ATTORNEY FOR APPELLANTS:            ATTORNEYS FOR APPELLEES:

Mark K. Phillips                John B. Drummy
Phillips & Phillips, PC                 Brent R. Weil
Boonville, Indiana                     Kightlinger & Gray, LLP
                            Indianapolis, Indiana

                             R.D. Zink
                            Henderson, Daily, Withrow & DeVoe
                            Indianapolis, Indiana


IN THE SUPREME COURT OF INDIANA
JACK BECKER and CATHERINE BECKER,    )
                                       )
    Appellants (Plaintiffs             ),            )  Cause No. 19S01-0202-CV-133
                                       )  in the Supreme Court
        v.                             )  
                                       )
KEITH KREILEIN, CINDY KREILEIN and     )  Cause No. 19A01-0102-CV-49
STEVEN KRUEGER,                        )  in the Court of Appeals
                                       )
    Appellees (Defendants              ).            )


APPEAL FROM THE DUBOIS CIRCUIT COURT
The Honorable William E. Weikert, Judge
Cause No. 19C01-9712-CP-0275


June 25, 2002

SHEPARD, Chief Justice.


    Plumber Steven Krueger installed a new sewer line for homeowners Keith and Cindy Kreilein. He disconnected their old line from the main sewer line but left it uncapped, not realizing that it also served as the conduit for the next-door neighbors’ sewage. The neighbors’ sewage seeped up in the Kreilein’s back yard and from there flowed downhill into Jack and Catherine Beckers’ basement. We hold that the Beckers have a cause of action against Krueger, but not against the Kreileins.


Facts and Procedural History

    The Kreileins lived in Jasper, next door to the Trujillos. The Beckers lived three lots downhill, across a publicly-owned alley, facing the opposite direction.

    In October, 1996, the Kreileins first hired Krueger, a licensed plumber, to clear their blocked sewer line. After repeated attempts to clear the line failed, the Kreileins authorized its replacement in April 1997.

    The old line ran beneath a garage and driveway. The Kreileins took Krueger’s advice to install a new line in a slightly different location to avoid the expense of digging through the concrete and then repairing it. Krueger disconnected the old line from the Kreileins’ home and the main sewer, but did not cap its two ends because the plumbing code did not require capping “dead lines” and Krueger did not think the line led anywhere else.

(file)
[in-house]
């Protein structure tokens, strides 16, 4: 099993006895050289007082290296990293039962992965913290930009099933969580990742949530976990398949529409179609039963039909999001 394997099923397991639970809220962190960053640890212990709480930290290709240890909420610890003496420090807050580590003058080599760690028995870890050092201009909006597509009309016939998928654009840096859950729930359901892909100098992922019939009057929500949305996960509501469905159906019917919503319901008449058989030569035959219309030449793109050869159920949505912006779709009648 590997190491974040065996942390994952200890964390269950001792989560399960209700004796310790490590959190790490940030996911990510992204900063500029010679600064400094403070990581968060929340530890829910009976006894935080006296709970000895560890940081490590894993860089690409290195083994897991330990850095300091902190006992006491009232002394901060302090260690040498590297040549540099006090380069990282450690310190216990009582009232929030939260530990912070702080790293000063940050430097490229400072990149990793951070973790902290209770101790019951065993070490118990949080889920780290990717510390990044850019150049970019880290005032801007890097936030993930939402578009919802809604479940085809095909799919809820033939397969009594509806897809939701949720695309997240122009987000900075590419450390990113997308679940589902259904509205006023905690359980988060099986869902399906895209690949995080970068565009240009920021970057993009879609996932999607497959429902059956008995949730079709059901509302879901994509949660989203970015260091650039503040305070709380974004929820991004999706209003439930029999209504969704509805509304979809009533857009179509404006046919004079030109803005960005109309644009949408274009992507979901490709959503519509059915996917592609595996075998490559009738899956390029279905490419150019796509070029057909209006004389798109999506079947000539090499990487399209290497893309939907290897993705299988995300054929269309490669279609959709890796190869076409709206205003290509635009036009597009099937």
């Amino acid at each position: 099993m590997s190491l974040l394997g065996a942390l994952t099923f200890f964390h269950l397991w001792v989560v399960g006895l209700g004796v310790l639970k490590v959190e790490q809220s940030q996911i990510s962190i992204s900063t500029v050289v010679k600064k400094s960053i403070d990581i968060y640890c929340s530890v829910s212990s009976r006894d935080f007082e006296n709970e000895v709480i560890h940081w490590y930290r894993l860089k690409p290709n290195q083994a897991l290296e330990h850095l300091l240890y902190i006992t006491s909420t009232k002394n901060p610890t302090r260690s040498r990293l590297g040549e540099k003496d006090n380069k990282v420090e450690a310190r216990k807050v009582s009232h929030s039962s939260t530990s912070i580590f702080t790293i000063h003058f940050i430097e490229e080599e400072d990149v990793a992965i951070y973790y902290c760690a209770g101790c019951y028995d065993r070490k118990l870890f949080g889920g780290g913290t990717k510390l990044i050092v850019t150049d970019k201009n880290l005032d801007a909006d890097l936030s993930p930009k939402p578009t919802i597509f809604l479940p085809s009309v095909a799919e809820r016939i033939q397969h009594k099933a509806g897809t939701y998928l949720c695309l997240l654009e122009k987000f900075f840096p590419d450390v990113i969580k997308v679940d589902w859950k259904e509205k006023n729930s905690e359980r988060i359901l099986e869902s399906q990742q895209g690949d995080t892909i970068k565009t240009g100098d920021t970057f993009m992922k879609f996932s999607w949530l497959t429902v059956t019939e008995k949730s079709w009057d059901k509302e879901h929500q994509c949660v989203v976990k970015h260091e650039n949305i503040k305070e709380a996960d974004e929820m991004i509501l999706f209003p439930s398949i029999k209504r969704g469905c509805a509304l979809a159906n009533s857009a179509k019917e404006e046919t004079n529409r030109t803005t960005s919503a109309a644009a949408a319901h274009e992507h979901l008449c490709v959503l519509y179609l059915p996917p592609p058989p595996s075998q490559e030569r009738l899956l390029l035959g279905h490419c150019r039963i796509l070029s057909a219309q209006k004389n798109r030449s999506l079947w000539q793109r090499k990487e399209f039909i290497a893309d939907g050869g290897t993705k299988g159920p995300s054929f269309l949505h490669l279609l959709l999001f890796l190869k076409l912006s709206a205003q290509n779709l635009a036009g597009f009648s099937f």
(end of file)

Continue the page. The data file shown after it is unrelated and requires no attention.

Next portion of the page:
On May 11, 1997, Keith Kreilein noticed a wet area in his backyard. The next day Krueger came out to inspect the area and called the City of Jasper Utilities. City utility staff tested the Kreileins’ sewer line that same day but found no leak originating from their house.

    The area remained wet, however, so on May 16 th the Kreileins again called the city utility office. Three days later city utility staff dye-tested the Trujillos’ sewer line and learned that sewage from their house was draining into the Kreileins’ backyard. On June 2, 1997, the City corrected the problem.

    Unfortunately, heavy rain fell in the meantime, carrying sewage that had percolated to the surface of the Kreileins’ yard downhill to the Beckers’ property. The Beckers sued the Kreilins and Krueger, alleging that their house had been condemned as uninhabitable and that they had suffered life-threatening, permanent injury and other loss from exposure to raw sewage.

    The trial court granted summary judgment in favor of all the defendants. The Court of Appeals reversed in a split decision. Becker v. Kreilein, 754 N.E.2d 939 (Ind. Ct. App. 2001).

    The Kreileins sought transfer to this Court, which we granted.


Standard of Review

Summary judgment requires evidence that leaves no genuine issues of material fact. Ind. Trial Rule 56(C). All facts and reasonable inferences drawn from those facts are construed in favor of the non-movant. Wright v. Carter, 622 N.E.2d 170 (Ind. 1993).

On appeal from summary judgment, the reviewing court faces the same issues that were before the trial court and analyzes them the same way, although the trial court’s decision is “clothed with a presumption of validity.” Ind. Dep’t of State Revenue v. Caylor-Nickel Clinic, P.C., 587 N.E.2d 1311, 1312-13 (Ind. 1992). While the non-movant bears the burden of demonstrating that the grant of summary judgment was erroneous, we carefully assess the trial court’s decision to ensure that the non-movant was not wrongly denied his or her day in court. Mullin v. Mun. City of South Bend, 639 N.E.2d 278 (Ind. 1994).